All colorectal surgical patients over the age of 55 were including in this project. We standardised our preassessment pathway incorporating fraility indexes, cognitive, ARISCAT scoring (amongst others) along with traditional cardiopulmonary exercise testing (CPET). Patients were formally risk stratified to low (<1%), medium (3%) or high risk (9%) based on various CPET variables. Patients in the low risk group were allocated to a standard care pathway and would be nursed in the ward environment. Those in the medium group (i.e. patients whom would traditionally go to critical care post operatively) were to be treated on an “enhanced perioperative pathway” in a level one, nurse led unit with invasive flow monitoring and protocolised fluid and vasopressor management. High risk patients would continue to be treated on our critical care unit.

The medium risk patients had parameters set (mean arterial pressure, urine output and lactate) by the operative anaesthetist. In the event of these deteriorating ward nurses were empowered to assess for fluid responsiveness by utilising passive leg raises and looking for changes in dynamic stroke volume measurements. This would determine whether a fluid bolus or a vasopressor agent was administered. Safety features were built into the protocol whereby patients would be escalated to critical care if maximal treatment had been reached. This pathway was backed up by a perioperative nurse specialist and daily anaesthetic consultant cardiorespiratory led ward rounds.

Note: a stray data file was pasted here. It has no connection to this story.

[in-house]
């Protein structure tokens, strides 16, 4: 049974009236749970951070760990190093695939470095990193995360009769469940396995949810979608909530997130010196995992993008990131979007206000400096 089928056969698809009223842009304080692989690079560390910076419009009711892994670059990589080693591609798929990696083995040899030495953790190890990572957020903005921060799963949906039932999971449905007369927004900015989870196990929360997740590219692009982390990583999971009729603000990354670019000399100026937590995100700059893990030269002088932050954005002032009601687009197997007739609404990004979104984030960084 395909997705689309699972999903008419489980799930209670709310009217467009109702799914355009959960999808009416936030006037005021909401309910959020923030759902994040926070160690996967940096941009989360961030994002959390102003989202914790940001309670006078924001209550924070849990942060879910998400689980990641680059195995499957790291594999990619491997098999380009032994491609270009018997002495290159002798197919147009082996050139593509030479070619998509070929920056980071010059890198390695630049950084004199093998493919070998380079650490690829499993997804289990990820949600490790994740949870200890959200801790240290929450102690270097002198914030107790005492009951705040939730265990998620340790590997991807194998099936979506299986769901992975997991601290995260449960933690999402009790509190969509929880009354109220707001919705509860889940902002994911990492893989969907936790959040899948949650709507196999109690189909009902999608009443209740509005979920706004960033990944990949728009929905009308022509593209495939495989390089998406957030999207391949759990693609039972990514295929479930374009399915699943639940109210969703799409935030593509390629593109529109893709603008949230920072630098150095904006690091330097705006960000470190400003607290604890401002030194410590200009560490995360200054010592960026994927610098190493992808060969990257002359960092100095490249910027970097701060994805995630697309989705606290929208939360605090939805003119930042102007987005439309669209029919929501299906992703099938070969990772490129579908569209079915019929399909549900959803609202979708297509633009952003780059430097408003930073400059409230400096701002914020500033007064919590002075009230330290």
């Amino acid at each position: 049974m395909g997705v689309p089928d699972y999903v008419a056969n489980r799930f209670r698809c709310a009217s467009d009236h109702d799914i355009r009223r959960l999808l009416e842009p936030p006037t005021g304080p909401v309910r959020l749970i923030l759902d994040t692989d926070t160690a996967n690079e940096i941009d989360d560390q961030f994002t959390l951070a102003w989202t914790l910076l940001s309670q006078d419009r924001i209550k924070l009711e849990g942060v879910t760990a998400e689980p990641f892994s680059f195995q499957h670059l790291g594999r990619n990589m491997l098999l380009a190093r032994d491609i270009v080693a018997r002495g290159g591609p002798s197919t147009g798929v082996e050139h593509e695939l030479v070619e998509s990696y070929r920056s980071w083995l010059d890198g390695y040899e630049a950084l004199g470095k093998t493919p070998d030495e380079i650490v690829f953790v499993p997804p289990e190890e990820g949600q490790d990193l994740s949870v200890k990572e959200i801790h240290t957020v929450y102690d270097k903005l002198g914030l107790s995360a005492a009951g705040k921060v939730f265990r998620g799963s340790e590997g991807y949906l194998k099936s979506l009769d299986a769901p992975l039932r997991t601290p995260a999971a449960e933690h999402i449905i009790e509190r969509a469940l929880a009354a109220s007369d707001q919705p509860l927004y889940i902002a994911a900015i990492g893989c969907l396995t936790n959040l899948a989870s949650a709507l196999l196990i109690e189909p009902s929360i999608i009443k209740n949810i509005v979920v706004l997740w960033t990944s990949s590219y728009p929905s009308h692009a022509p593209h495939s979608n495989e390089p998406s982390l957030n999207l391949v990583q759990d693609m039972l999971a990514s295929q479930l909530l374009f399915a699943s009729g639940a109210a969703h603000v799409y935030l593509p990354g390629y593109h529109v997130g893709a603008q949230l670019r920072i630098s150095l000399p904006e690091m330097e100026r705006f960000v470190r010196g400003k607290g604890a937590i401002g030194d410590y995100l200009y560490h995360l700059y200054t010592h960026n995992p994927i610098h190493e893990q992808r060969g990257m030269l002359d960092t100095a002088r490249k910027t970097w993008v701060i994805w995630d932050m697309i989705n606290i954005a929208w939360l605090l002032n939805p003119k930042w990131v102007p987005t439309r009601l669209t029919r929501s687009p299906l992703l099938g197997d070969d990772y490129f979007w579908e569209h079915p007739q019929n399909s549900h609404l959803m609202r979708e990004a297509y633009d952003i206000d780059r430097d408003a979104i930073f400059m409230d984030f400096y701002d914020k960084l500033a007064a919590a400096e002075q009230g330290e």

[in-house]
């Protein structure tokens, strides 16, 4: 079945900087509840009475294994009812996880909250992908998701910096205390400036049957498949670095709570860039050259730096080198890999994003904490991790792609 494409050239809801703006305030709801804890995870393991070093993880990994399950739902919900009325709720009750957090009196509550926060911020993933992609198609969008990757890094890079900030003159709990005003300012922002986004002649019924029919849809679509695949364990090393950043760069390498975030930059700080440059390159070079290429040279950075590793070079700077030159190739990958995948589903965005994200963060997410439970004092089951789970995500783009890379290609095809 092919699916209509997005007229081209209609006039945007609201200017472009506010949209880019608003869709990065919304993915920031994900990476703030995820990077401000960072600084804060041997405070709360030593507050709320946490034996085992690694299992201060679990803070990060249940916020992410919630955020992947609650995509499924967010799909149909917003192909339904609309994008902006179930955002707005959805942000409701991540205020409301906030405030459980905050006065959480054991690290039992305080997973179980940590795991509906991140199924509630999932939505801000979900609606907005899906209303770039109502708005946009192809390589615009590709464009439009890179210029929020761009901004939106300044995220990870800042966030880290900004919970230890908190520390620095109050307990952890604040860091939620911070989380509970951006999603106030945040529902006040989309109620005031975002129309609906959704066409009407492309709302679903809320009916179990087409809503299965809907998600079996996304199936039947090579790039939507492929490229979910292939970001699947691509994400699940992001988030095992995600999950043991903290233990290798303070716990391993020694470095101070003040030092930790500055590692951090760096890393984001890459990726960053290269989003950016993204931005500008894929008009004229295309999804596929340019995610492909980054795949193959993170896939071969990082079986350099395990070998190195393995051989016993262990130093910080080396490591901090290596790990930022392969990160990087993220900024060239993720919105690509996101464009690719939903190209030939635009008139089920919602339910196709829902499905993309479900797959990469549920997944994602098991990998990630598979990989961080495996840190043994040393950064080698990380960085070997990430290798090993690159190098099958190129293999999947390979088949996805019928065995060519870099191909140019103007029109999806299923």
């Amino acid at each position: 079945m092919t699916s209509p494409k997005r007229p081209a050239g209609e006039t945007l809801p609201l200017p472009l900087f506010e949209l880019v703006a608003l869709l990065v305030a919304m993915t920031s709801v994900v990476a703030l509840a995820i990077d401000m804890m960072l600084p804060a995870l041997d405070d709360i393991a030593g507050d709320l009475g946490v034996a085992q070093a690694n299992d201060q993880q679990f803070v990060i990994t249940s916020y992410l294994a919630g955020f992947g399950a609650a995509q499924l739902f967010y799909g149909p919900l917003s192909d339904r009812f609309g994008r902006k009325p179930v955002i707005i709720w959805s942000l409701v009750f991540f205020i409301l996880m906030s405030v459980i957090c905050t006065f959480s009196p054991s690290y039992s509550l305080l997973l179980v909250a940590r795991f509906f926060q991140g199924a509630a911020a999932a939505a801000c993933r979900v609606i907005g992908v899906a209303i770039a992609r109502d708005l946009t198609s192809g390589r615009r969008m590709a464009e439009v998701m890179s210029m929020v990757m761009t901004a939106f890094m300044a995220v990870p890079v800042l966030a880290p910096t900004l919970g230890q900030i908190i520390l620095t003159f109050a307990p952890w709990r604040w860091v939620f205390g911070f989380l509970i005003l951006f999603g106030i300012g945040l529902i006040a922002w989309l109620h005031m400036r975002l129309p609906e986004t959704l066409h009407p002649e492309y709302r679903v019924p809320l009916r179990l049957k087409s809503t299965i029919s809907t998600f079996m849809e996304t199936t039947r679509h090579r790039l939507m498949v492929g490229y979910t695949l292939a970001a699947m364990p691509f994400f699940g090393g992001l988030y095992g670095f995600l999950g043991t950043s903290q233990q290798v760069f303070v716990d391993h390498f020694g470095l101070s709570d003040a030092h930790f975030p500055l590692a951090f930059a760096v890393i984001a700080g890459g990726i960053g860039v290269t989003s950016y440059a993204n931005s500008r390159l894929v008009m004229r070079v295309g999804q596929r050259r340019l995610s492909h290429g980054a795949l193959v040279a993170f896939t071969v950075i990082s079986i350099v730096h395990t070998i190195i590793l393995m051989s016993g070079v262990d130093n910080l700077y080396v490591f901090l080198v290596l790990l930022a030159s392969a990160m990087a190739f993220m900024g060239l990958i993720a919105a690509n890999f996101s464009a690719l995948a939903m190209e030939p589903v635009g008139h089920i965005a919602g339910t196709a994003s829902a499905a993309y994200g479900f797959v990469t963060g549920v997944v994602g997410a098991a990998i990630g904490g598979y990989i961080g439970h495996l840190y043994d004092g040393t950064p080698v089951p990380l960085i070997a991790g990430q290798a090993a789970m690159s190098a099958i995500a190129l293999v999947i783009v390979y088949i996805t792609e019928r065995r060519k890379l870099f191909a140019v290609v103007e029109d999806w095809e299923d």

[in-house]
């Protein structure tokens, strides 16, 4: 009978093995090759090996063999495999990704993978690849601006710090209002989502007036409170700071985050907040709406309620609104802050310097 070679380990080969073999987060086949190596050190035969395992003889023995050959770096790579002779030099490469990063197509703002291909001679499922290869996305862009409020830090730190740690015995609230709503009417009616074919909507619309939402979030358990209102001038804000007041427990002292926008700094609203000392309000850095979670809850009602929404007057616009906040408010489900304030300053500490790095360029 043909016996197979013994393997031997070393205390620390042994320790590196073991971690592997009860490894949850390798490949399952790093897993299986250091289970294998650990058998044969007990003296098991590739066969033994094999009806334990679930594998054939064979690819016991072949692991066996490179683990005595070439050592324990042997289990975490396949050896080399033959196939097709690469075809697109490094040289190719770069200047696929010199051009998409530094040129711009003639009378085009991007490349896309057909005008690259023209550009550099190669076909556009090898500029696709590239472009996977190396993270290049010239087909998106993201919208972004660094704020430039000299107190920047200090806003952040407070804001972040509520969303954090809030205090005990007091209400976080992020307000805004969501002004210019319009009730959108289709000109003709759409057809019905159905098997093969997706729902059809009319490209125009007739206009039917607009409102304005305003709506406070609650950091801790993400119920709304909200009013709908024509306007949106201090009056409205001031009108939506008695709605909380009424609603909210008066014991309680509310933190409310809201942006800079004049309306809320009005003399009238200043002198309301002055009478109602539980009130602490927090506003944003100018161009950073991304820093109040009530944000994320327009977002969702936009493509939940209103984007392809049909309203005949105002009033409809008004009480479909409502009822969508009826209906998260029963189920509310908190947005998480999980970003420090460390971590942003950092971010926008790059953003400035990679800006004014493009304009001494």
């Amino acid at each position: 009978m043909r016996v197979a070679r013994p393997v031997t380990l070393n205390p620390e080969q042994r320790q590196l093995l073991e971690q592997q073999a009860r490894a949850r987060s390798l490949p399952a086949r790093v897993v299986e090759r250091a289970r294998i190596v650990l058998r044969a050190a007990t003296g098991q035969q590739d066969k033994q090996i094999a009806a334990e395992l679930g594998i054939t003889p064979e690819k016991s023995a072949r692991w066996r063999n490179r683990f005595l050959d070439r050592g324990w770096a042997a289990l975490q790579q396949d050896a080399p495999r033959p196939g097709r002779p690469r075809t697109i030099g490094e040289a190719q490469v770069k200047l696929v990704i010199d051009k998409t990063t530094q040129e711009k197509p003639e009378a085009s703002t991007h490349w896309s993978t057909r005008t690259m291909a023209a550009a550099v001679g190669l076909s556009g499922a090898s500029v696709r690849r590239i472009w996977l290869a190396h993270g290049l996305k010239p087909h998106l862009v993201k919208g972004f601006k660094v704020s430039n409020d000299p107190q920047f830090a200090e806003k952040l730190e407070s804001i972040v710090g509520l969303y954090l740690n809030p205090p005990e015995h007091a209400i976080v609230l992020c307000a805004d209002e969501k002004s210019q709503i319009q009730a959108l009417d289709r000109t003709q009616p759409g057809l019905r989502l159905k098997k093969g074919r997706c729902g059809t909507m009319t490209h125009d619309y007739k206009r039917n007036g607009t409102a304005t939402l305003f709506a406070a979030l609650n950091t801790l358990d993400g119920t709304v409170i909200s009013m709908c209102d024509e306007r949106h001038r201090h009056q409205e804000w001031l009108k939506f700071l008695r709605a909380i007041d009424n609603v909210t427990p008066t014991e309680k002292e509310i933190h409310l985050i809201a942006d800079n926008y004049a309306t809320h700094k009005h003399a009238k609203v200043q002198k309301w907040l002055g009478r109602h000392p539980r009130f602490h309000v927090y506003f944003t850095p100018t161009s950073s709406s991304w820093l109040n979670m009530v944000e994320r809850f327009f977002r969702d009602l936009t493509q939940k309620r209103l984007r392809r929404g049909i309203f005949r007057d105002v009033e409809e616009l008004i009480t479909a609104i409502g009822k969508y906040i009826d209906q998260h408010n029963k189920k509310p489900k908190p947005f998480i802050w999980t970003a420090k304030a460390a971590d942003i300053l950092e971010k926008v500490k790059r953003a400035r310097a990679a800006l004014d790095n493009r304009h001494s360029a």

We used a control group to compare our data with. Our medium length of stay (LOS) reduced from 8 to 6 days with our variation significantly reducing, with prolonged LOS  (>12 days) reduced from 25% to 9%.

Planned critical care usage reduced from 43% to 16-17% with unplanned critical care LOS also reducing. Both our major and minor complication rates reduced and complications directly related to fluid administration significantly reduced. Although IV fluid use in theatre remained static, patients postoperative fluid balance was significantly improved with a reduction in almost 1.5 litres at 24 hours.

Lessons Learnt:

  • High-risk patients can be successfully cared for in the ward environment (rather than Critical Care)
  • Critical Care style, cardiorespiratory reviews for all are beneficial. It’s often the patient’s comorbidities rather than the actual surgery that leads to the mortality.
  • A ‘champion’ is key – Periop Med Nurse Specialist/ Practitioner
  • Data is king! Without baseline and detailed perioperative data it is very difficult to assess change. PQIP data useful to assess morbidity and patient factors e.g. DrEaMing etc.
  • Ward nurses and surgical colleagues positive about presence of consultant anaesthetists on surgical ward.


  • Education of nurses and surgeons to deliver care traditionally delivered in critical care required periop nurse specialist.
  • Safety features of introducing arterial lines and vasopressors to the ward crucial.
  • Encouraging standardisation of care in theatres for anaesthetists not regularly delivering colorectal lists.
  • Perioperative medicine is not for everyone but for individuals looking for something new and different.